FDA report from the Decmber 2005 recall of Diamond Pet Foods
The FDA's Report on the Diamond Pet Foods Recall
An investigation by the U.S. Food and Drug Administration was launched after Dec. 20, 2005, when Diamond Pet Foods recalled about 1 million pounds of dried pet food made Sept. 1 through Dec. 7 (bearing use-by dates of March 1, 2007, through June 7, 2007).
The FDA recently released a report of its findings on the Diamond Pet Food case, wherein Federal regulators found widespread failure to test corn and other ingredients that went into the dog food made in the fall of 2005 at Diamond Pet Foods' plant in Gaston, South Carolina. Following the report's release, Diamond Pet Foods admitted that it failed to follow its own testing guidelines.
In the report, U.S. FDA investigators determined:
Tests could not be verified for more than half the corn samples arriving at the plant during the critical periods of September and October because the samples were missing. The samples were either lost or never taken, according to the FDA. Without them, the FDA was unable to determine exactly how much aflatoxin (if any) wound up in the dog food that used these batches of corn
Among the samples that were kept, FDA tests found aflatoxin ranging from 90 parts per billion to 1,851 ppb ? four to 90 times the FDA's limit of 20 parts per billion for human and pet foods. Those samples represented four truckloads of corn the company tested and cleared and used to make dog food
In 16 samples of batches of dried dog food, aflatoxin was found at levels beyond the government's limit
The S.C. Department of Agriculture has provided aflatoxin testing to farmers, food manufacturers, and others free of charge as a public service; however, the test is not required by state or federal law. Diamond Pet Foods did not take advantage of the department's free aflatoxin testing service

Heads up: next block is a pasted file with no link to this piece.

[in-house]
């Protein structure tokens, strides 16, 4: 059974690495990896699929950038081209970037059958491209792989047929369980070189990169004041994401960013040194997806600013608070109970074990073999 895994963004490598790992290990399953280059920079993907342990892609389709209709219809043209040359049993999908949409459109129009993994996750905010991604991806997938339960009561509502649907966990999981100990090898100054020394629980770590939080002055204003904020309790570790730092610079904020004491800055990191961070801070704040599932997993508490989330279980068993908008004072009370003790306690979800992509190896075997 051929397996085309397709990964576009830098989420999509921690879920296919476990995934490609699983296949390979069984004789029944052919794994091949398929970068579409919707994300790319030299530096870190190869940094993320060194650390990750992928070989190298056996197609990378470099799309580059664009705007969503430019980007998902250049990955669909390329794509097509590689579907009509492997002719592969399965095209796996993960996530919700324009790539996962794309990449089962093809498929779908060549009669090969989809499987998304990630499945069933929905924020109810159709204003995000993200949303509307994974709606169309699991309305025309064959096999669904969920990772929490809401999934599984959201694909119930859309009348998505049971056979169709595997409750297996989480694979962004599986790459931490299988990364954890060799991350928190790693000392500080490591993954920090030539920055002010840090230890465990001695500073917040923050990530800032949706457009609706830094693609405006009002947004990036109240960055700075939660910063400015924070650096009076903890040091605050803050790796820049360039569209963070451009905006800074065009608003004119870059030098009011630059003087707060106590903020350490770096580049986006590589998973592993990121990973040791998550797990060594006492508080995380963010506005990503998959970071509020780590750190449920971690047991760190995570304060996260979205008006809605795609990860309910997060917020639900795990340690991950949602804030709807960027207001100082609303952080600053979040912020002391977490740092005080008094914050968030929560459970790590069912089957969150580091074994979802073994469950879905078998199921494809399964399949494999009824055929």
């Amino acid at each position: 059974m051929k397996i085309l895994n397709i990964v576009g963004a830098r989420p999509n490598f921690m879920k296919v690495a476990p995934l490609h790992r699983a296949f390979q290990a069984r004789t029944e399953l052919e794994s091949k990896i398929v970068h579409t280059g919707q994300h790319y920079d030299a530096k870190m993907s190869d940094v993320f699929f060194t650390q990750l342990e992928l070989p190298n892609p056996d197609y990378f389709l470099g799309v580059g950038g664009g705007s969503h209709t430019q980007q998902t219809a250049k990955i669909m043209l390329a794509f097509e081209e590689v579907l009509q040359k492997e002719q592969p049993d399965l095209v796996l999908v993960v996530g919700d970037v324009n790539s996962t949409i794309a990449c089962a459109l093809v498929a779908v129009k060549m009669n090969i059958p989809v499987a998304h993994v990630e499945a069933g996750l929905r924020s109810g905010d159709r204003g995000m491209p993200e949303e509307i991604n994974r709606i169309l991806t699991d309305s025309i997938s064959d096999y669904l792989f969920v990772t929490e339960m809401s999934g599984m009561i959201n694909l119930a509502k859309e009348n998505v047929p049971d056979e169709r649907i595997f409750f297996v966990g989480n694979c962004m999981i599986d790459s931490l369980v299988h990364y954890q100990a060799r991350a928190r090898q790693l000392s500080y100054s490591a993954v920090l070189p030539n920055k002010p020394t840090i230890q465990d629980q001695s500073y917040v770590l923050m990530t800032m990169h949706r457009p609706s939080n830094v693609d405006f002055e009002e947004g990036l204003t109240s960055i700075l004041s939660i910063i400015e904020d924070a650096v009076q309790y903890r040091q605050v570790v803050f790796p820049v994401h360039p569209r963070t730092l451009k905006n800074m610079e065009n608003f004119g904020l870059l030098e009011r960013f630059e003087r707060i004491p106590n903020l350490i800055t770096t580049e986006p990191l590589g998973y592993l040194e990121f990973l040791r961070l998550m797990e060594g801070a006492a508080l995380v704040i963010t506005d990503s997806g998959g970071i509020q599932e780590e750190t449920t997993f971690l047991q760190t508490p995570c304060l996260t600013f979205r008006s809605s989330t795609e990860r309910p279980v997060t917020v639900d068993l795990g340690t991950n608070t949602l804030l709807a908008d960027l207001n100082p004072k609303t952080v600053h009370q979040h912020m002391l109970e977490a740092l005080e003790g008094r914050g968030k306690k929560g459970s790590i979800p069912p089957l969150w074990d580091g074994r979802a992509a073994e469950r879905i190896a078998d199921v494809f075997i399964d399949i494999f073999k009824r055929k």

The inspection also found that Diamond accepted shipments of wheat flour, rice bran, and chicken byproduct meal between Jan. 3 and 17, despite testing that found most of the ingredients did not meet the company's own content specifications for protein, moisture, fat, ash, and fiber.
Of 21 shipments of wheat flour accepted during the two-week period, 17 failed testing of three or more of the five specifications. All five accepted shipments of rice bran failed on four of five specifications, and six of seven accepted shipments of chicken byproduct meal failed four specifications tested.
The FDA's findings did not carry any penalties. Diamond Pet Foods reports it has taken the necessary actions to prevent these oversights from happening in the future.
Re: FDA report from the Decmber 2005 recall of Diamond Pet Foods
i was trying to find out hat the final death toll was for the recall in dec/05 and the only number that came up was just over 100. I did notice that in this Diaamond recall they also gave out expiration dates that they later had to expand like Menu foods did with this recall. I think that it might always be better to avoid the products in general regardles of the dates and codes the manufacturer initially supplies.
I am waiting to see what the next senate hearing will have for information and also for the next FDA press conference which will be on every Tuesday and Thursday until there is a solution reached.